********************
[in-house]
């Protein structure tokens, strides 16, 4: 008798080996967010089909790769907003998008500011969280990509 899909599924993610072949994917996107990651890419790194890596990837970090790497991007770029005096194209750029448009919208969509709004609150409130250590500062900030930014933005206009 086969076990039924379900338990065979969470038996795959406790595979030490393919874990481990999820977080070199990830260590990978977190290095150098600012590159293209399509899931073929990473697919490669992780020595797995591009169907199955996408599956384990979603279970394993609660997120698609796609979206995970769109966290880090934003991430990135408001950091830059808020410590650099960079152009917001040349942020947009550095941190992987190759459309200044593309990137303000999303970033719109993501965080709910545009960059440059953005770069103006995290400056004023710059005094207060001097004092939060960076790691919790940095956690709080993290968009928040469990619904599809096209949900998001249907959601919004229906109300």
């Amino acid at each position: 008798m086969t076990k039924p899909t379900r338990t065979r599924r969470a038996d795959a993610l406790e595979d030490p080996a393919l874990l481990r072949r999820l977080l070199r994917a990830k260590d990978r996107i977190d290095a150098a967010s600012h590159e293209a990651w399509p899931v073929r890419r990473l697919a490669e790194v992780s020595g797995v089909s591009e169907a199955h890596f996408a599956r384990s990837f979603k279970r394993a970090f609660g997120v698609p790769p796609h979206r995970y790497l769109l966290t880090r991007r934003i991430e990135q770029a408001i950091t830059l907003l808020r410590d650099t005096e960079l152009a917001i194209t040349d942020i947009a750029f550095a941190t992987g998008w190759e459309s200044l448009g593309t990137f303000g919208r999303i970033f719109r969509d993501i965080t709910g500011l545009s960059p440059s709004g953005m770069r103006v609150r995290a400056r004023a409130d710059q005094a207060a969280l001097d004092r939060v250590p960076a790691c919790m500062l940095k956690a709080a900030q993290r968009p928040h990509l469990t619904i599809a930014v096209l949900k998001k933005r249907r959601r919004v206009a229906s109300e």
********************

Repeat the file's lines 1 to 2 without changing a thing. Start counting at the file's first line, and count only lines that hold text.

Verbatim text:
[in-house]
């Protein structure tokens, strides 16, 4: 008798080996967010089909790769907003998008500011969280990509 899909599924993610072949994917996107990651890419790194890596990837970090790497991007770029005096194209750029448009919208969509709004609150409130250590500062900030930014933005206009 086969076990039924379900338990065979969470038996795959406790595979030490393919874990481990999820977080070199990830260590990978977190290095150098600012590159293209399509899931073929990473697919490669992780020595797995591009169907199955996408599956384990979603279970394993609660997120698609796609979206995970769109966290880090934003991430990135408001950091830059808020410590650099960079152009917001040349942020947009550095941190992987190759459309200044593309990137303000999303970033719109993501965080709910545009960059440059953005770069103006995290400056004023710059005094207060001097004092939060960076790691919790940095956690709080993290968009928040469990619904599809096209949900998001249907959601919004229906109300």